Dense populations and the complexity of machines and institutions lead inevitably to regulation, which leads to acceptance of regulation and therefore of authority, which becomes part of the national character. This we see. In my lifetime the change has been great. In rural Virginia in the Sixties, you could walk down the road with your rifle to shoot beer cans, swim in the creeks without supervision and life guards and “flotation devices” approved by the Coast Guard, and generally be left alone. Now, no. Regimentation has grown like kudzu. We obey. The new generation knows nothing else.

At the moment we see a great increase in regulation in the guise of preventing terrorism. Other pretexts could have been found and, I suspect, would have been: fighting crime or the war on drugs or something. The result might have been a drift rather than a headlong rush toward control. But sooner or later, technology determines politics. The computer, not the Constitution, is primary.

I suspect that the concern about terrorism is just a particular manifestation of a growing obsession with safety. Not too long ago, Americans were a hardy breed — foolhardy at times, but the one comes with the other. Now we see attempts to eliminate all risk everywhere. Cities fill in the deep ends of swimming pools and remove diving boards. We require that bicyclists wear helmets, fear second-hand smoke and the violence that is dodge ball. Warnings abound against going outside without sun block. To anyone who grew up in the Sixties or before, the new fearfulness is incomprehensible.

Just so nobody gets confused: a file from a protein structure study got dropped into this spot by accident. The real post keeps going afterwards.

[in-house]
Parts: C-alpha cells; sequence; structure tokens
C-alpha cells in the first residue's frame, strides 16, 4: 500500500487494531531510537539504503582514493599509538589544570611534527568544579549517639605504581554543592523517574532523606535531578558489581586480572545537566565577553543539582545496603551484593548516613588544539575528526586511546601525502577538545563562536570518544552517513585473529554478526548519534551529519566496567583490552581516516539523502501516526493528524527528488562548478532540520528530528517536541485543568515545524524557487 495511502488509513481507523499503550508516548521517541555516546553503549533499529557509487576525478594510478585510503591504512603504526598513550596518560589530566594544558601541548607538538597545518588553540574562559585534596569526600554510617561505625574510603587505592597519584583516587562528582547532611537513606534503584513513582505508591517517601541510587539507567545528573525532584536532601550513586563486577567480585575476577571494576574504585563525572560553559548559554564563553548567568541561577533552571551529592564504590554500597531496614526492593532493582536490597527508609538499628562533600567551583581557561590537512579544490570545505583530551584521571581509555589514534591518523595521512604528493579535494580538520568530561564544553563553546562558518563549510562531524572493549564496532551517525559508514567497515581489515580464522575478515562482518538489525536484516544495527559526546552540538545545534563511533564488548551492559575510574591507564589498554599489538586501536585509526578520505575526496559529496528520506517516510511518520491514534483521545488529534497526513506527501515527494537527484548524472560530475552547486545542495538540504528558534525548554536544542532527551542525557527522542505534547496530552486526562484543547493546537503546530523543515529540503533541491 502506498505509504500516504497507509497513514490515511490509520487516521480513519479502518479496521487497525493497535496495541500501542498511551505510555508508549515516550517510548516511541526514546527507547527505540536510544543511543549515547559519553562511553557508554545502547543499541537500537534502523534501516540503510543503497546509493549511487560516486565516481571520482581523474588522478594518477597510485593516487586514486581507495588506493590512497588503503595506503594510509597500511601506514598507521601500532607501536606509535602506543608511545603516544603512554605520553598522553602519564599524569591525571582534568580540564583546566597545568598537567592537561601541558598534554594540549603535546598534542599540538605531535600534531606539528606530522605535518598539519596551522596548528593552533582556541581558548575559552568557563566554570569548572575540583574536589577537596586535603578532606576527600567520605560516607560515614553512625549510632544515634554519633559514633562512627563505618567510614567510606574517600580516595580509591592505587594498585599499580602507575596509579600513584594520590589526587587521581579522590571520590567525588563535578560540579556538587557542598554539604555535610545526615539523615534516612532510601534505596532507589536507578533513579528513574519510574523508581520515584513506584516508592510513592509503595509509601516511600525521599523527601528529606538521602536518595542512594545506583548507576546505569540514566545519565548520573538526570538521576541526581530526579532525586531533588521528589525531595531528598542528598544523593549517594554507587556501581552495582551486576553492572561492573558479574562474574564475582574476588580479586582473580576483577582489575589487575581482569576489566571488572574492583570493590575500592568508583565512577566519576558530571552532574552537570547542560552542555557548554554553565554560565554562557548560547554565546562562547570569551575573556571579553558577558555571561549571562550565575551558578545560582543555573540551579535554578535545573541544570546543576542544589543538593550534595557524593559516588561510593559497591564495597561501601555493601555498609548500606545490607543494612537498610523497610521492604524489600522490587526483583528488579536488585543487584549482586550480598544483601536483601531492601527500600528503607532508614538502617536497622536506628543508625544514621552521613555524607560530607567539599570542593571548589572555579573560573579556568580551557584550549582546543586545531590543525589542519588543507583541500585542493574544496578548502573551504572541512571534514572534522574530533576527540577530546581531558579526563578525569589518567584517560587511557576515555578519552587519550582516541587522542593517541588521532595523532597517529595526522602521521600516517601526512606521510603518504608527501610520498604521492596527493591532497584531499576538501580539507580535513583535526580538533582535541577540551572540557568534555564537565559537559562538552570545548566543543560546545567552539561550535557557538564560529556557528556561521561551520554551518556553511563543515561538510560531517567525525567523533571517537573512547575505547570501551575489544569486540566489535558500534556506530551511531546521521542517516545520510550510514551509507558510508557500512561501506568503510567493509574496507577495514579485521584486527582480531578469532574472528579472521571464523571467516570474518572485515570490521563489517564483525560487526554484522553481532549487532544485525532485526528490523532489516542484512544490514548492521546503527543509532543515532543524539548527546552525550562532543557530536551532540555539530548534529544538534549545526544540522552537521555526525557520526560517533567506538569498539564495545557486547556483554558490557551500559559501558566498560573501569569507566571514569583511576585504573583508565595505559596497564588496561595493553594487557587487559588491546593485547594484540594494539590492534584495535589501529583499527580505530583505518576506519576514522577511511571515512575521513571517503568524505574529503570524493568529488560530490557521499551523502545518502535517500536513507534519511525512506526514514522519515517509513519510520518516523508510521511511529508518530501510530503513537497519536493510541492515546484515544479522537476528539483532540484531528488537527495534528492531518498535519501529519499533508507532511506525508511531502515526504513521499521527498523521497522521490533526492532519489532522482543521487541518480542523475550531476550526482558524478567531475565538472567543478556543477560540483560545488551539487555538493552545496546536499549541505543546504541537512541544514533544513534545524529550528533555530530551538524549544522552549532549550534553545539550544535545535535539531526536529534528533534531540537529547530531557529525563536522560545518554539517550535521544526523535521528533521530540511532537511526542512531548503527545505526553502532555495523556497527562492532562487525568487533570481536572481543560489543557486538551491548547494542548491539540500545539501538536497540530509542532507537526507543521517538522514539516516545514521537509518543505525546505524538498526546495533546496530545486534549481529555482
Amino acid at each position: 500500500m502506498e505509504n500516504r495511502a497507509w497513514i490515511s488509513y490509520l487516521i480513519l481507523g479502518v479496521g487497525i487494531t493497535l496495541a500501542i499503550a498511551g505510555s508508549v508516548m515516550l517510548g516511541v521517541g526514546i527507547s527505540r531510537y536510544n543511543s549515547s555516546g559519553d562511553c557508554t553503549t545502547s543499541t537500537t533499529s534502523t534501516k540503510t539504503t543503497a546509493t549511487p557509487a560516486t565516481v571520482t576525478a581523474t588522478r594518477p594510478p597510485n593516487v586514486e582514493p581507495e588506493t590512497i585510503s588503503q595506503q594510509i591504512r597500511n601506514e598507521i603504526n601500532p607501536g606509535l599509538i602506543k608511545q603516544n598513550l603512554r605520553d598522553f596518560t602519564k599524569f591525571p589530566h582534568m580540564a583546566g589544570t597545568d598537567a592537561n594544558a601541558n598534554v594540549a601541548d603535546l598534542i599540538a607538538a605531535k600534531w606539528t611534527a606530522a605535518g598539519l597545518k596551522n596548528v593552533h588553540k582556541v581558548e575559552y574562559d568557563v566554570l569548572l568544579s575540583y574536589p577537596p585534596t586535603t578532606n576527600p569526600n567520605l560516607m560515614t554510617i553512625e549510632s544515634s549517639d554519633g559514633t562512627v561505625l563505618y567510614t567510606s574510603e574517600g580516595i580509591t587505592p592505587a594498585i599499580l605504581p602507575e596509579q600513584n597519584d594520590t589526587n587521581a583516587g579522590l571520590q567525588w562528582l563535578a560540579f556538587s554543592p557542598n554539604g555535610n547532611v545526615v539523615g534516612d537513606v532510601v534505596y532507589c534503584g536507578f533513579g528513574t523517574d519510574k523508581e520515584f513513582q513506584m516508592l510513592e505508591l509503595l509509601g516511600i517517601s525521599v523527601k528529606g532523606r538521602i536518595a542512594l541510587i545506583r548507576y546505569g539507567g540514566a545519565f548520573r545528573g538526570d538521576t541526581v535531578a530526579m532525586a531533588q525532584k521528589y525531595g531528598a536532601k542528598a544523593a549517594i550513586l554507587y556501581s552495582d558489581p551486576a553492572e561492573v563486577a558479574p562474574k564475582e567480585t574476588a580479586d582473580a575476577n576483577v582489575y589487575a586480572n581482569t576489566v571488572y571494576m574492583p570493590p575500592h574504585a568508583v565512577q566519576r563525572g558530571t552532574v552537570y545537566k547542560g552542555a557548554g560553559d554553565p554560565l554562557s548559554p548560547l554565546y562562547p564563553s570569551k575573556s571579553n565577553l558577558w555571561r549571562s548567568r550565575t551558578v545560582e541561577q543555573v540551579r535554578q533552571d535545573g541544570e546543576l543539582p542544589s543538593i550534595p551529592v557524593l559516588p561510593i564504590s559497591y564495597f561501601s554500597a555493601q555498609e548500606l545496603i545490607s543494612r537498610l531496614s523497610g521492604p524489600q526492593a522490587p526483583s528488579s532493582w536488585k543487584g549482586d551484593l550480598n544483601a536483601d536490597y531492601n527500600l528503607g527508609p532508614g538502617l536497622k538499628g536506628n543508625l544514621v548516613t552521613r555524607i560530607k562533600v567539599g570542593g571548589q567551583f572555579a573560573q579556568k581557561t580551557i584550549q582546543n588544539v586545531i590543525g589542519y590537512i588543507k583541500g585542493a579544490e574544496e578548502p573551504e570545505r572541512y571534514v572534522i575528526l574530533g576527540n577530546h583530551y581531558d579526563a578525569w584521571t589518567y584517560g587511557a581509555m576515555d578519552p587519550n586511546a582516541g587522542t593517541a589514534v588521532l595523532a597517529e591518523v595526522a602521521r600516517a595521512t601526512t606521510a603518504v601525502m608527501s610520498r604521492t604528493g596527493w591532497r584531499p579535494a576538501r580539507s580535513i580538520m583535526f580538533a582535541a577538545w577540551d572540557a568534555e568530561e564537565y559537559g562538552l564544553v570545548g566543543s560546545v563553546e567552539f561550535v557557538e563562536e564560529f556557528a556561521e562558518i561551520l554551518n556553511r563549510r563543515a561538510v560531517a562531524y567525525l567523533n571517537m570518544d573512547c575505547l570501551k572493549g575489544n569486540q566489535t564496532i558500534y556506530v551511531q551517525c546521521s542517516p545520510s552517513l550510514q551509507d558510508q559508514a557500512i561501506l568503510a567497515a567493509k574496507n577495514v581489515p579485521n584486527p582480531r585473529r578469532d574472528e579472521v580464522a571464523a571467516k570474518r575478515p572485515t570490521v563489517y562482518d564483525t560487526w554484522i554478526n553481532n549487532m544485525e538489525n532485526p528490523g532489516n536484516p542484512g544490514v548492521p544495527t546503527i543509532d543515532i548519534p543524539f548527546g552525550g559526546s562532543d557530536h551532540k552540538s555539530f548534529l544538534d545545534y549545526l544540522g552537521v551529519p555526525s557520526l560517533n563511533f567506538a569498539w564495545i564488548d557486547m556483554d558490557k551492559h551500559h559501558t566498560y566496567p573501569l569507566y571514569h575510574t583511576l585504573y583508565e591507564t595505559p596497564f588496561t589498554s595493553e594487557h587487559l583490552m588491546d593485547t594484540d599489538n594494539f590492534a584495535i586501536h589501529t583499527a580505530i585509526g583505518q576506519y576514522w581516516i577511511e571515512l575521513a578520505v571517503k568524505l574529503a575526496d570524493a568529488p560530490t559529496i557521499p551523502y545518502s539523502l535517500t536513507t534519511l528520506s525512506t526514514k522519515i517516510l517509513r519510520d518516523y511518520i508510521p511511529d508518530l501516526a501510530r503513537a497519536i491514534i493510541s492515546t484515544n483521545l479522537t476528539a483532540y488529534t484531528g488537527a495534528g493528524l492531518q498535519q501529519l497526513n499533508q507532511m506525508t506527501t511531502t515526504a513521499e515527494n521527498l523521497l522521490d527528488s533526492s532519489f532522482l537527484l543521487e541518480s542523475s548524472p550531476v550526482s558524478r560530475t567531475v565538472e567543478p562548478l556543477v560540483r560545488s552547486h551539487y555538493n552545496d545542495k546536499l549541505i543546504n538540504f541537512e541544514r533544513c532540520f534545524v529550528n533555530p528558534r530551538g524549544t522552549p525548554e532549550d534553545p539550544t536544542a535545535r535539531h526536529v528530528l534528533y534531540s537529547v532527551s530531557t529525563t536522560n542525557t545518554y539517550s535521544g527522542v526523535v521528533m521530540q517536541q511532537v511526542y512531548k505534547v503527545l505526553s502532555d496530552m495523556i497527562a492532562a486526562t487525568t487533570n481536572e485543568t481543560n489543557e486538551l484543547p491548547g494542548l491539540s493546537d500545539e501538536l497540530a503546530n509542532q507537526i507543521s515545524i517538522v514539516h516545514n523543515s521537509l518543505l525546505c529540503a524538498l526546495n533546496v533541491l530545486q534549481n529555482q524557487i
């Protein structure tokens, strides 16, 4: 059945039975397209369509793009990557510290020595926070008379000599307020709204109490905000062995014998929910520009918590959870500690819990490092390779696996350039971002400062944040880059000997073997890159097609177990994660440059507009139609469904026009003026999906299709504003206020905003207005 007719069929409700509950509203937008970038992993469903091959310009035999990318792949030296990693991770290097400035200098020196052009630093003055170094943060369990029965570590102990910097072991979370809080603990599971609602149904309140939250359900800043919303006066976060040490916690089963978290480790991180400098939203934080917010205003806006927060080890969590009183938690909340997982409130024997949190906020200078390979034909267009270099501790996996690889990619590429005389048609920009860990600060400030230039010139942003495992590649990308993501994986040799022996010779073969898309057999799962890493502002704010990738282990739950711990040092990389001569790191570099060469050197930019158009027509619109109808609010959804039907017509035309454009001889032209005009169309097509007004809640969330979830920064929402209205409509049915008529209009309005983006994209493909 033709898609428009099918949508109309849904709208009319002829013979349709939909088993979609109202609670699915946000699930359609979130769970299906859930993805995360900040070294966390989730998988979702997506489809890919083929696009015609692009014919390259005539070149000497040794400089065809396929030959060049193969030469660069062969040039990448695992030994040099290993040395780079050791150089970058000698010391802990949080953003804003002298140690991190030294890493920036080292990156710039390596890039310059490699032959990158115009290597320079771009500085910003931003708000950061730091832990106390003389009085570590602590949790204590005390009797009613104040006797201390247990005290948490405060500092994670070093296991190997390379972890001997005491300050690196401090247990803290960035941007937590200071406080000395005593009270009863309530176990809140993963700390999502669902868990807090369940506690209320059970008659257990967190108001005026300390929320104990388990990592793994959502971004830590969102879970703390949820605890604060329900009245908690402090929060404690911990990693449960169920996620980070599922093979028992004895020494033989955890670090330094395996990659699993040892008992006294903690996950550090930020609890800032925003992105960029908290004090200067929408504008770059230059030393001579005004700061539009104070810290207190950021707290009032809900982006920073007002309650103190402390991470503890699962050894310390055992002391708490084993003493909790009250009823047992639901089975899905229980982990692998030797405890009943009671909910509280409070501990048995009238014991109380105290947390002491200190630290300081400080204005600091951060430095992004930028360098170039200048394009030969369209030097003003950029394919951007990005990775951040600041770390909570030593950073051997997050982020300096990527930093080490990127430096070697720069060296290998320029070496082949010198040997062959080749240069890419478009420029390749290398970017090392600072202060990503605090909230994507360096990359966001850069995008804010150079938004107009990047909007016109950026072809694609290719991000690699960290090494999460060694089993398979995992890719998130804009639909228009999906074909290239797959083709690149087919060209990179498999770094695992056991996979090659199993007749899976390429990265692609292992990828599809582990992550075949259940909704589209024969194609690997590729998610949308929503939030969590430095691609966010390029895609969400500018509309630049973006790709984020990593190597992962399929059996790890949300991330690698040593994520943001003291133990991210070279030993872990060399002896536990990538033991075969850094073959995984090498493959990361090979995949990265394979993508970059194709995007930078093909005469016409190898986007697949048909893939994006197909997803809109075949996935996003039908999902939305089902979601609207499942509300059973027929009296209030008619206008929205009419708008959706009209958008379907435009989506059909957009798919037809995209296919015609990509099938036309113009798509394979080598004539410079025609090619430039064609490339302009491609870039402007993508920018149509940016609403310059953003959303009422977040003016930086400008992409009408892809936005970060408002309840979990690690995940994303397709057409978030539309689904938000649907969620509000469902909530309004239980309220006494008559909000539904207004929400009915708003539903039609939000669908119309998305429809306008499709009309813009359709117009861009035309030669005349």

The explanation I think is the feminization of society, which seems to be inseparable from modernity. The nature of masculinity is to prize freedom over security; of femininity, security over freedom. Add that the American character of today powerfully favors regulation by the group in preference to individual choice. Note that do not require that cars be equipped with seat belts and then let individuals decide whether to use them; we enforce their use. The result is compulsory Mommyism, very much a part of today’s America.

Does technological civilization inevitably lead to totalitarianism? Certainly the general fear, in combination with technology, makes a sort of soft Stalinism easy. Just now we move toward national ID cards, smuggled in by linking records of drivers’ licenses. Passports, scanned and linked to data bases, provide a record of our travels. Security cameras proliferate. Some of them read the license plates of all passing cars. Email can be monitored, phones easily and undetectably tapped. Now the government is experimenting with X-ray scanners for airports that provide near-pornographic images of passengers. Whether this will be used for dictatorial ends remains to be seen. Historians may one day note that surveillance, when possible, is inevitable.

What then is the national character today? I think we are first an obedient people. We submit. We are comfortable with authority, and seem to be most comfortable when we are told what to do. We prize security, safety, and predictability. Increasingly we accept being treated like convicts at airports and elsewhere. We want to be taken care of. We can do few things for ourselves. We expect government to decide the things once regarded as outside of government’s ambit. And we are to the marrow of our bones incapable of rising against the creeping tyranny. So much for Marlboro Man.

Fred Reed is author of Nekkid in Austin: Drop Your Inner Child Down a Well and the just-published A Brass Pole in Bangkok: A Thing I Aspire to Be.